The C.mmp was an early multiprocessor MIMD developed at Carnegie Mellon University by William Wulf (1971). The notation C.mmp came from the PMS notation of Bell and Newell, where a CPU was designated as C and a variant was noted by the dot notation; mmp stood for Multi-Mini-Processor
Sixteen PDP-11 minicomputers have been used in the process (named Compute Modules in the system). Each CM had a local memory of 8K and a local set of peripheral devices. One of the challenges has been made available by its unique connected processor, so the I / O system (designed by Roy Levin) hid the connectivity of the devices and the routing of the requests to the hosting processor. If a processor went down, the devices became unaccountable, which became a problem in overall system reliability. Processor 0 (the boot processor ) had the disk drives attached.
Each of the Compute Modules shared these communication pathways:
- An interprocessor bus – used for distribution of system-wide clock, interrupt and process control messaging among the CMs
- A 16×16 crossbar switch – used to connect the 16 CMs on one side and 16 banks of shared memory on the other. If all 16 processes were accessed, the memory would be competing. If two or more processors were trying to access the same bank of memory, one of them would be granted access to one cycle and the remainder would be negotiated on subsequent memory cycles.
Since the PDP-11 only has an address space of 16-bits, it has been added to expand the address space to 25 bits for the shared memory space. The UniBus architecture provided 18 bits of address, and the two high-order bits were used to select one of four relocation registers which selected a bank of memory. Proper management of the relocation registers is one of the challenges of the kernel operating system.
The original design used magnetic core memory, but during its lifetime, higher performance dynamic RAM became available and the system was upgraded.
The original processors were PDP-11/20 processors, but in the final system, only five of these were used; The remaining 11 were PDP-11/40 processors, which were modified by having additional microcode space. All modifications to these machines were designed and built at CMU.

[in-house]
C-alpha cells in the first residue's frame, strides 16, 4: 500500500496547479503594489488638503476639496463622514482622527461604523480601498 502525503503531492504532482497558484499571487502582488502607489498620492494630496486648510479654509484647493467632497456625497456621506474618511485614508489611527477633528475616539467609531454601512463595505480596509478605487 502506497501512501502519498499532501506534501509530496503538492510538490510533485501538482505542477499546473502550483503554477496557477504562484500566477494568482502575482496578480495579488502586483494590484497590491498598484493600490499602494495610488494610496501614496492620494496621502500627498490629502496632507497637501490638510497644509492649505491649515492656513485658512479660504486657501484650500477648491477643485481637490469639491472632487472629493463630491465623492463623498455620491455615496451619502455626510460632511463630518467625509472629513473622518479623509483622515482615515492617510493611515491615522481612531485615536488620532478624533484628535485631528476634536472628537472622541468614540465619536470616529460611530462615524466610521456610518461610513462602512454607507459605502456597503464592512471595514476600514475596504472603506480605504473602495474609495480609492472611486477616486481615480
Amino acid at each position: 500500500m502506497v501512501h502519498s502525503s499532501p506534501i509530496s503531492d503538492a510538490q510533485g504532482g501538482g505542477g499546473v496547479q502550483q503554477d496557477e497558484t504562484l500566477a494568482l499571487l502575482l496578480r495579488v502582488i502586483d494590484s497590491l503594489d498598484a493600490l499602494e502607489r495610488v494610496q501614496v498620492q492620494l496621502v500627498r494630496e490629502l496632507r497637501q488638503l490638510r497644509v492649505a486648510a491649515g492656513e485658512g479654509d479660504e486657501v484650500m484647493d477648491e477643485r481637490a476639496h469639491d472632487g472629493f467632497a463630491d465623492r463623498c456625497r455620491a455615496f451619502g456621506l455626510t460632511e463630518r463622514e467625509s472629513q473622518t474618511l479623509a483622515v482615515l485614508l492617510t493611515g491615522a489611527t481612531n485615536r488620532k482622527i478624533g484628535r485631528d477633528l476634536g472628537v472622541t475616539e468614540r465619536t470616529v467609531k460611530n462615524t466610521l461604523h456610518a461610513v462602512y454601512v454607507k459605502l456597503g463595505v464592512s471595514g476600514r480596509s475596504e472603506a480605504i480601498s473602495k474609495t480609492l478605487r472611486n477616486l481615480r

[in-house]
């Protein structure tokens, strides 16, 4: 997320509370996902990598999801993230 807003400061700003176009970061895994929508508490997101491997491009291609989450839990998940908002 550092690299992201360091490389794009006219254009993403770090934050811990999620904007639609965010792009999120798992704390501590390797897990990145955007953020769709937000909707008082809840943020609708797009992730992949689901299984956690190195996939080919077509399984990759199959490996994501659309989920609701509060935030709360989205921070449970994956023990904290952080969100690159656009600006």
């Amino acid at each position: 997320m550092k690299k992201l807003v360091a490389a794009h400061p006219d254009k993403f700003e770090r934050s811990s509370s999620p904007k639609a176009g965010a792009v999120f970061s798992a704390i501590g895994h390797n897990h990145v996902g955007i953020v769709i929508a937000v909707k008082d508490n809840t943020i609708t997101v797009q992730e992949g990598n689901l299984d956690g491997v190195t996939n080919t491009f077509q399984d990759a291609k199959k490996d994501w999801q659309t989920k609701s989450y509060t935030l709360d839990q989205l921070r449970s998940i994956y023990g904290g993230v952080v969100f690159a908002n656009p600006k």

Most of the 11/20 changes were implemented in the motherboard, but because the PDP-11/40 was implemented in microcode, a separate “proc-mod” board was designed to intercept certain instructions and implement the protected operating system requirements. For example, it was necessary, for operating system integrity, that the stack pointer register never be odd. On the 11/20, this is done by clipping the lead to the low-order bit of the stack register. On the 11/40, any access to the stack was intercepted by the proc-mod board and generated an illegal data access trap the low-order bit was 1.
The operating system was called HYDRA . It was an ability -based object-oriented multi-user operating system. System resources were represented as protected by capabilities.
Among the programming languages on this system was a subset of ALGOL 68 . This language was in fact more superset than a subset, as the features supporting parallelism were vastly improved, to make good use of the C.mmp. The operating system and most applications were written in the language Bliss-11, which required cross-compilation from a PDP-10. The Algol-68 compile ran on the Hydra operating system. There was very little assembly code used in the operating system.
Because overall system reliability depended on having 16 CPUs running, there were serious problems with overall hardware reliability; if the MTBF was one of 24 hours, then the overall system was 16/24 hours, or about 40 minutes. Many of these failures have been processed in the process. Considerable effort has been made to improve the reliability of the hardware, and when a processor was noticeably failing, it was partitioned out, and would run diagnostics for several hours. When it had passed a first set of diagnostics, it was partitioned back into an “I / O processor” and would not run application code (but its peripheral devices are now available); it continued to run diagnostics. If it passed these after several more hours, it was reinstated as a full member of the processor set. Similarly, if a block of memory (one page) was detected as faulty, it was removed from the pool of available pages, and until otherwise notified, the operating system would ignore this page. Thus, the operating system becomes an early example of afault-tolerant system, which would inevitably arise.
The machine is now on display on the floor of Wean Hall at Carnegie Mellon University.